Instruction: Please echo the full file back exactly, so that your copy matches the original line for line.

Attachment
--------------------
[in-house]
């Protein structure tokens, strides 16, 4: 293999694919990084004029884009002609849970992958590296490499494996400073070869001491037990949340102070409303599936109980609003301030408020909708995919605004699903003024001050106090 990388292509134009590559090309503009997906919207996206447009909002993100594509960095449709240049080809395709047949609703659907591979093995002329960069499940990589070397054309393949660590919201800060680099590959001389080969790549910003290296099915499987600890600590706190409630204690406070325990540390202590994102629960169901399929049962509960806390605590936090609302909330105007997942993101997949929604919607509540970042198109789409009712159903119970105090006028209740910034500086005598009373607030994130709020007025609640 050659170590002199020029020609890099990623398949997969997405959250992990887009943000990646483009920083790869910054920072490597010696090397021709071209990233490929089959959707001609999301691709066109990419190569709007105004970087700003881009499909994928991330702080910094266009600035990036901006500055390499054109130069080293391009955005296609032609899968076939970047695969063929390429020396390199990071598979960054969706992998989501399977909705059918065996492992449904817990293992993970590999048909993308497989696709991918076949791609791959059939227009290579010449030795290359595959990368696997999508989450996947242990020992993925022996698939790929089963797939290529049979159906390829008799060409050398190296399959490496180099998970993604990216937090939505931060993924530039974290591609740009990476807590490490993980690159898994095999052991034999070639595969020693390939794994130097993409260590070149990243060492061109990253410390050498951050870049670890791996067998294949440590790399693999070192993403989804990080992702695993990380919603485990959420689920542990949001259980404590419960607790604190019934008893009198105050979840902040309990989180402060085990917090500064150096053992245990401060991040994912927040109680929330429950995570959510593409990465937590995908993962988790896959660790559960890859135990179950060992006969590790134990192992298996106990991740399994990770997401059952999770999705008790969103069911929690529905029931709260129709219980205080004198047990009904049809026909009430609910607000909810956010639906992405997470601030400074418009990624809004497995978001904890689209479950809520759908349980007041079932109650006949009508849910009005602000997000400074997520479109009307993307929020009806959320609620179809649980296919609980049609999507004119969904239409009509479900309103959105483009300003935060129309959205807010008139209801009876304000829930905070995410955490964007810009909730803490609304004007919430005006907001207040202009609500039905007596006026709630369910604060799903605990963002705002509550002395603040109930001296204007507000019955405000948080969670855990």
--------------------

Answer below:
[in-house]
């Protein structure tokens, strides 16, 4: 293999694919990084004029884009002609849970992958590296490499494996400073070869001491037990949340102070409303599936109980609003301030408020909708995919605004699903003024001050106090 990388292509134009590559090309503009997906919207996206447009909002993100594509960095449709240049080809395709047949609703659907591979093995002329960069499940990589070397054309393949660590919201800060680099590959001389080969790549910003290296099915499987600890600590706190409630204690406070325990540390202590994102629960169901399929049962509960806390605590936090609302909330105007997942993101997949929604919607509540970042198109789409009712159903119970105090006028209740910034500086005598009373607030994130709020007025609640 050659170590002199020029020609890099990623398949997969997405959250992990887009943000990646483009920083790869910054920072490597010696090397021709071209990233490929089959959707001609999301691709066109990419190569709007105004970087700003881009499909994928991330702080910094266009600035990036901006500055390499054109130069080293391009955005296609032609899968076939970047695969063929390429020396390199990071598979960054969706992998989501399977909705059918065996492992449904817990293992993970590999048909993308497989696709991918076949791609791959059939227009290579010449030795290359595959990368696997999508989450996947242990020992993925022996698939790929089963797939290529049979159906390829008799060409050398190296399959490496180099998970993604990216937090939505931060993924530039974290591609740009990476807590490490993980690159898994095999052991034999070639595969020693390939794994130097993409260590070149990243060492061109990253410390050498951050870049670890791996067998294949440590790399693999070192993403989804990080992702695993990380919603485990959420689920542990949001259980404590419960607790604190019934008893009198105050979840902040309990989180402060085990917090500064150096053992245990401060991040994912927040109680929330429950995570959510593409990465937590995908993962988790896959660790559960890859135990179950060992006969590790134990192992298996106990991740399994990770997401059952999770999705008790969103069911929690529905029931709260129709219980205080004198047990009904049809026909009430609910607000909810956010639906992405997470601030400074418009990624809004497995978001904890689209479950809520759908349980007041079932109650006949009508849910009005602000997000400074997520479109009307993307929020009806959320609620179809649980296919609980049609999507004119969904239409009509479900309103959105483009300003935060129309959205807010008139209801009876304000829930905070995410955490964007810009909730803490609304004007919430005006907001207040202009609500039905007596006026709630369910604060799903605990963002705002509550002395603040109930001296204007507000019955405000948080969670855990």